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Books are free, and McKinley students indulge

March 01, 2002|By JENNIFER-RALTON SMITH, Staff Writer

What could be better than sitting in the sun with free juice and cookies?

If Wednesday morning you'd put that question to the children who attend McKinley Elementary School in El Centro, they would have answered "sitting in the sun with free juice and cookies — and a free book."

Thanks to the efforts of the Reading is Fundamental literacy program and a generous financial gift from General Dynamics Land Systems-Imperial Valley Operations, all 480 McKinley students had the chance Wednesday to choose a book from a large selection spread out on tables in the school cafeteria. General Dynamics also provided the students with juice and cookies.

"I like it that I get to keep this book and take it home," was the smiling comment from 5-year-old kindergartner Anna Rodriguez as she stood in line, waiting to select one of the large kid-size cookies offered. Anna had chosen a book from the ever-popular Clifford series by children's author Norman Bridwell.


Luz Marquez, McKinley coordinator for the RIF program and third-grade teacher at the school, said this year she and a group of parents and staff members selected some 1,000 titles for the children to choose from. Adding that she had a few hundred books left from last year's RIF program, Marquez said she had enough books for "each child to receive a free book three times a year."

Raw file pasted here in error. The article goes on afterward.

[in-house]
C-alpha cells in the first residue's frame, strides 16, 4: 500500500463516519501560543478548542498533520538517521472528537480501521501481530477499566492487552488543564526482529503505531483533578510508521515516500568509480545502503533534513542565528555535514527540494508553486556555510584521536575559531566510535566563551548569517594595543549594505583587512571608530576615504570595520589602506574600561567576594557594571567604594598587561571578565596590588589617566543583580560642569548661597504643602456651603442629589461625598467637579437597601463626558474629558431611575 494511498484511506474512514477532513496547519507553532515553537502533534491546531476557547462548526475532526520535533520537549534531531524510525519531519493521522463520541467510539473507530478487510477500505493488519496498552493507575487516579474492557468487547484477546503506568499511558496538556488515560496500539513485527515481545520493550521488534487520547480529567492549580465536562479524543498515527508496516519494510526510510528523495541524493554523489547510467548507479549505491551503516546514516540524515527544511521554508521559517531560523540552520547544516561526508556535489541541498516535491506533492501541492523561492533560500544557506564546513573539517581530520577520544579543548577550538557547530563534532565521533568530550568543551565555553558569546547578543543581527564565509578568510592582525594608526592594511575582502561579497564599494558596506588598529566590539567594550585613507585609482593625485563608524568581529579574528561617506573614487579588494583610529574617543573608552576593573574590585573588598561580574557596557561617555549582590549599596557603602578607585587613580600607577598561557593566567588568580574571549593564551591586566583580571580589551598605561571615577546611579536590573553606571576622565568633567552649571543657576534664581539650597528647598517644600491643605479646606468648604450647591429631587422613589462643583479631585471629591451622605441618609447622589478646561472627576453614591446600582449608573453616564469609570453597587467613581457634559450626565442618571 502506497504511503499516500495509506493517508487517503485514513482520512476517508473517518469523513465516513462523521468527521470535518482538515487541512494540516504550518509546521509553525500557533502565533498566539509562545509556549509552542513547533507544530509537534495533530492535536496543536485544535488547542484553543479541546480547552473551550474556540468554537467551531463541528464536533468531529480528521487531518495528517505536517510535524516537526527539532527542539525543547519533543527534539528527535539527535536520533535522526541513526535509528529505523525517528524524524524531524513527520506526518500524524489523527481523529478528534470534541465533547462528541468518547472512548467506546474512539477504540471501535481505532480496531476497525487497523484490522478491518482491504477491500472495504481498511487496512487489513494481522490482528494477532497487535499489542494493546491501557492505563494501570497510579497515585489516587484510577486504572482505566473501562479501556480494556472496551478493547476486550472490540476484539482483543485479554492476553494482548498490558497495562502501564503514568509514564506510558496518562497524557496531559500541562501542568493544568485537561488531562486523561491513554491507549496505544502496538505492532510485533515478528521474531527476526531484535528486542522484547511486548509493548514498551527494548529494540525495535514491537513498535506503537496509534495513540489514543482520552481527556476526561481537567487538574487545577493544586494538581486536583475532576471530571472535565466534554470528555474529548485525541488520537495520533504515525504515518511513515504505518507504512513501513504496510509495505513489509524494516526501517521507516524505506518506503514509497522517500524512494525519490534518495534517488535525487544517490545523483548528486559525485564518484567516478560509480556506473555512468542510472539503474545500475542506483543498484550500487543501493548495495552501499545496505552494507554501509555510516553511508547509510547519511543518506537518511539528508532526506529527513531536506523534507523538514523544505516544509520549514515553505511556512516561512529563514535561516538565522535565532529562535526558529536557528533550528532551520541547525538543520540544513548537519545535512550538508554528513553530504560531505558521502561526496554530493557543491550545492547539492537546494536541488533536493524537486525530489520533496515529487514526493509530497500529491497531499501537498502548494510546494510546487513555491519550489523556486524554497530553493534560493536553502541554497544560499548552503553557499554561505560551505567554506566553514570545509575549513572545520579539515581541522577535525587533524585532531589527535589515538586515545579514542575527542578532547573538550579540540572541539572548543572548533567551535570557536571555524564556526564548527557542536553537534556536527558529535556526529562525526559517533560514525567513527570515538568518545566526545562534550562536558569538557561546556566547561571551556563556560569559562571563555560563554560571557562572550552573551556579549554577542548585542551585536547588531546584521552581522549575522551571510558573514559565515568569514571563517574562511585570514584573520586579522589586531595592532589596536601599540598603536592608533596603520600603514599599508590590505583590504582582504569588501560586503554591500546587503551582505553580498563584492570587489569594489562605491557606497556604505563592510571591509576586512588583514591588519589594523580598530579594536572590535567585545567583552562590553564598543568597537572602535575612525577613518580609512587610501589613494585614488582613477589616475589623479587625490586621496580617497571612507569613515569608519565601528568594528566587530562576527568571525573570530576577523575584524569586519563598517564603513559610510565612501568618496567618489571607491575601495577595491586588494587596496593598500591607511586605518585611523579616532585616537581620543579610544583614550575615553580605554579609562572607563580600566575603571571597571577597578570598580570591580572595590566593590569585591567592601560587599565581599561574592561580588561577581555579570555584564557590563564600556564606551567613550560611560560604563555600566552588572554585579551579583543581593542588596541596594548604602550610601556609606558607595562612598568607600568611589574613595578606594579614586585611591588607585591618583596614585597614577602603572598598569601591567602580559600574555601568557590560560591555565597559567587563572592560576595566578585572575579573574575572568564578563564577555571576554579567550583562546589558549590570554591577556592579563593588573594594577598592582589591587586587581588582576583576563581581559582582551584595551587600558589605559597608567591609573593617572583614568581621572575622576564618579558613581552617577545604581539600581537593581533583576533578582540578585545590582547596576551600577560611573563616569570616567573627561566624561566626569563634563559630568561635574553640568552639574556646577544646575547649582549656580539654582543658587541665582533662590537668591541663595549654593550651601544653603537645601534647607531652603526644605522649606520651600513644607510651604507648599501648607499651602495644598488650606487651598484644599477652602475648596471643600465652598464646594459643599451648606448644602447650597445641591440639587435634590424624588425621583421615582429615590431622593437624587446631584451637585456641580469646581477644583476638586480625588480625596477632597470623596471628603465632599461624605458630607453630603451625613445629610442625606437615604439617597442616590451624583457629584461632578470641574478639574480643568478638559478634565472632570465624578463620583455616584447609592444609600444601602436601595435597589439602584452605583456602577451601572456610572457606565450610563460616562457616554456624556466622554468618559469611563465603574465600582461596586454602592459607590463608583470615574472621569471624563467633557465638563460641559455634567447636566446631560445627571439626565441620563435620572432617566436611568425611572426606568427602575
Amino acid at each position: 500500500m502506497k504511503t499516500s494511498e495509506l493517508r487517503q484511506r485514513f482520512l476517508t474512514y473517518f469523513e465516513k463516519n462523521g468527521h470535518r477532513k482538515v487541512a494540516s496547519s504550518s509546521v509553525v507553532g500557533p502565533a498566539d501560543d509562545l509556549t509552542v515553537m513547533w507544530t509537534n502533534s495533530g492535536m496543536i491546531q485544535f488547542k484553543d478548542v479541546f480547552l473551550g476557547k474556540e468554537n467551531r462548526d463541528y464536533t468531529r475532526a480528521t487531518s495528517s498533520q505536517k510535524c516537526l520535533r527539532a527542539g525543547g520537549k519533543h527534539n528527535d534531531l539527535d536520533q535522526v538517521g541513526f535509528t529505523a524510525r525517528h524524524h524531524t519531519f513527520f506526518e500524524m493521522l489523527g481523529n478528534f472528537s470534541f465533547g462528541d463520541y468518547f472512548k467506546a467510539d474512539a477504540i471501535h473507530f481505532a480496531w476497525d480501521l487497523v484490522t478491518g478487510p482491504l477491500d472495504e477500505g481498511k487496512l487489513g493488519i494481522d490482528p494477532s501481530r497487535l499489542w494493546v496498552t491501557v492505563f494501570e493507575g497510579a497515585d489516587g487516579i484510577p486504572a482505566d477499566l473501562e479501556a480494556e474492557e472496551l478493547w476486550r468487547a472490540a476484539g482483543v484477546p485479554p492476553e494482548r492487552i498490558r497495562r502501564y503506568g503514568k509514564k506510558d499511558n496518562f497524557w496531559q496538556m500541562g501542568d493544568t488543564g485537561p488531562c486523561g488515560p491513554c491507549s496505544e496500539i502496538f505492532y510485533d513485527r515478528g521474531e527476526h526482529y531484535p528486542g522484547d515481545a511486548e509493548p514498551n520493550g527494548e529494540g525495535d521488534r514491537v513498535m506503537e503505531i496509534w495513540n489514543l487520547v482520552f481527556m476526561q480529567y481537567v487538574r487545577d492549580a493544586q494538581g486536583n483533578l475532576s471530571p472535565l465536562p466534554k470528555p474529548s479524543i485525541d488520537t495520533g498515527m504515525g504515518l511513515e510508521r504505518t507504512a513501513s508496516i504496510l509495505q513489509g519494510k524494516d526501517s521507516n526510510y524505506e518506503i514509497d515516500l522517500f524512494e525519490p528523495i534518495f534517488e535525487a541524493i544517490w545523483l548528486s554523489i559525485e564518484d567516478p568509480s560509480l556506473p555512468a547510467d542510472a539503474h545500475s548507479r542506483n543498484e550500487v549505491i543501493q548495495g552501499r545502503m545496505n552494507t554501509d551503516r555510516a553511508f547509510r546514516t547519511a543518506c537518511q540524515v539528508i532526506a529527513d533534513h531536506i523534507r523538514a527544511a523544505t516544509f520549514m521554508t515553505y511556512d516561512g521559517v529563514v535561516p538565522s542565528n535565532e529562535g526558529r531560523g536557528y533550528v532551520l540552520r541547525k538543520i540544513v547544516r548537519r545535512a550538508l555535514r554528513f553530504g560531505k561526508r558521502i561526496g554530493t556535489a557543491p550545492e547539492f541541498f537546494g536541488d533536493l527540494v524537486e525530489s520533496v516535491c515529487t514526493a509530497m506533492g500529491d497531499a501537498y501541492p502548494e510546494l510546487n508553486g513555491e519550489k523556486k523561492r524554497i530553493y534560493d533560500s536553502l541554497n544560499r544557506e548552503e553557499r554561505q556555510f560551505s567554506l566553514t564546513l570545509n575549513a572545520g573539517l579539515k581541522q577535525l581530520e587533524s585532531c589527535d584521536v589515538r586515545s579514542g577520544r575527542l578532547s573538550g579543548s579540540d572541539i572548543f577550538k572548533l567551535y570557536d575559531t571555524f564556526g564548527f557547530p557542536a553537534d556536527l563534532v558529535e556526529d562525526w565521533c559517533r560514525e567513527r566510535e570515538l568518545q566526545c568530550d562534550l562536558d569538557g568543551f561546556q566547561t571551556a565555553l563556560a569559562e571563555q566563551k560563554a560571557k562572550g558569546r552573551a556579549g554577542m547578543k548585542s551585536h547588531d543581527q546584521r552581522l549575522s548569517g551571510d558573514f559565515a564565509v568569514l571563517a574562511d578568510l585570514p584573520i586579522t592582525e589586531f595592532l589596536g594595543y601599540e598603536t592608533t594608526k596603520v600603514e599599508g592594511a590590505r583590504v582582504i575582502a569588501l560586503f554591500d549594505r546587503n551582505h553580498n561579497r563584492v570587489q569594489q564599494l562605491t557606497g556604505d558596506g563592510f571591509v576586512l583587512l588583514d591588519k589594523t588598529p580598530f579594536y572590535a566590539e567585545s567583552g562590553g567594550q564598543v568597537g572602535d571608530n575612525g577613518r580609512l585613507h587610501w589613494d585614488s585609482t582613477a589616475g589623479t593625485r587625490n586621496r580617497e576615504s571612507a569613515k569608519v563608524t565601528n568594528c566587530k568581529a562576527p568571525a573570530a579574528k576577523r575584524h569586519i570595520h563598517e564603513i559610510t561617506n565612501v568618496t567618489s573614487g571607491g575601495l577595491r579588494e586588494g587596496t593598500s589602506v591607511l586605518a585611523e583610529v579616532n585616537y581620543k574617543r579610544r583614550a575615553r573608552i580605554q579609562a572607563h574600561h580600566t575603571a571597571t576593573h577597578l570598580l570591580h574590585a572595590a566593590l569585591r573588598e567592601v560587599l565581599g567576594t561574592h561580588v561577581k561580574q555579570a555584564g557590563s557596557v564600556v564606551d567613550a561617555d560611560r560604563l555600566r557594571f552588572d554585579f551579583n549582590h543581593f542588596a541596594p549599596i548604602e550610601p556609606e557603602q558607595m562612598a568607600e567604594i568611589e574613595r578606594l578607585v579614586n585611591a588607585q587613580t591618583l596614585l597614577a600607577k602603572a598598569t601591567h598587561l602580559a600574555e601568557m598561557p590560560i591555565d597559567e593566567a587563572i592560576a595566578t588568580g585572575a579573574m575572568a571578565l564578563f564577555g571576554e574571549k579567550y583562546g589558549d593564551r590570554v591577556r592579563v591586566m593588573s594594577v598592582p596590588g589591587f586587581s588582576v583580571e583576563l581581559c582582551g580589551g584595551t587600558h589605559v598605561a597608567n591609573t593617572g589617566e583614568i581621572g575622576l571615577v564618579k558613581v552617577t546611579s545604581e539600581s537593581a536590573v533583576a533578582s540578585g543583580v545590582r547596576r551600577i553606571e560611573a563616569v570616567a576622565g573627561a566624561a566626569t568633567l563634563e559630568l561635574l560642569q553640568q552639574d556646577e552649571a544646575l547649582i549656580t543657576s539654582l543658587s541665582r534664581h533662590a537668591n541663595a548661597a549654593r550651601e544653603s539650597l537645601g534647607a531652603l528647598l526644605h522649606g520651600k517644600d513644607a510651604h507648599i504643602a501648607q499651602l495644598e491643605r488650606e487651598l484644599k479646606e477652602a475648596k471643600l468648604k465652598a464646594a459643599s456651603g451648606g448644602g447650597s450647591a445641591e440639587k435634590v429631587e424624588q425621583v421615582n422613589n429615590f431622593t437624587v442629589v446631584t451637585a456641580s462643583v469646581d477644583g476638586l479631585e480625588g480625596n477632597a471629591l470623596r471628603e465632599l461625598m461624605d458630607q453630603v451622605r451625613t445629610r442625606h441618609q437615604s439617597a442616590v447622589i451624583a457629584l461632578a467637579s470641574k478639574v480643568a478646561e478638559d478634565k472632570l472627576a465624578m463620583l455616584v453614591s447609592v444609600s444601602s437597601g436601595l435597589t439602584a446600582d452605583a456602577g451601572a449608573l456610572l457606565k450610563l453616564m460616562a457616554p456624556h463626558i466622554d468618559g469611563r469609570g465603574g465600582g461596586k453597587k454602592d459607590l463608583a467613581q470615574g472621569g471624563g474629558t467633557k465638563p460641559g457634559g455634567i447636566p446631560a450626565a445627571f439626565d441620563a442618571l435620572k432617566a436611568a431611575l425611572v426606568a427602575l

Standing back and watching her young charges excitedly comparing notes on their choices, kindergarten teacher Esther Green spoke of the importance of the RIF program.

"It's nice to teach the kids that books can also be a ‘gift' — it's not just getting toys all the time … it's a gift and the gift of reading is the best gift to have."

Eight-year-old second-grader Andrew Dunn took the task of choosing a book seriously. Studying the choices available in his reading range, he first reached for a book about a flying cat, then returned it in favor of a book with a distinctly Halloween theme. After careful consideration, he returned the Halloween book to the pile, tucked a book on turtles under his arm and disappeared in the direction of the cookies and juice.

Asked about his favorite part of the deal, Andrew, with a large mouthful of chocolate cookie, was emphatic that it was "getting a book 'cause I like reading."

Observing the children clearly enjoying the process of selecting a good read, Juan Garza, human resources representative for General Dynamics, said his company sees participation in programs such as RIF as a way of "giving back to the community … giving something to the children that is going to benefit them through life."

Garza said his company provides the same financial support for the RIF program at Ben Hulse and T.L. Waggoner elementary schools in Imperial.

>> Staff Writer Jennifer Ralton-Smith can be reached at 337-3442 or

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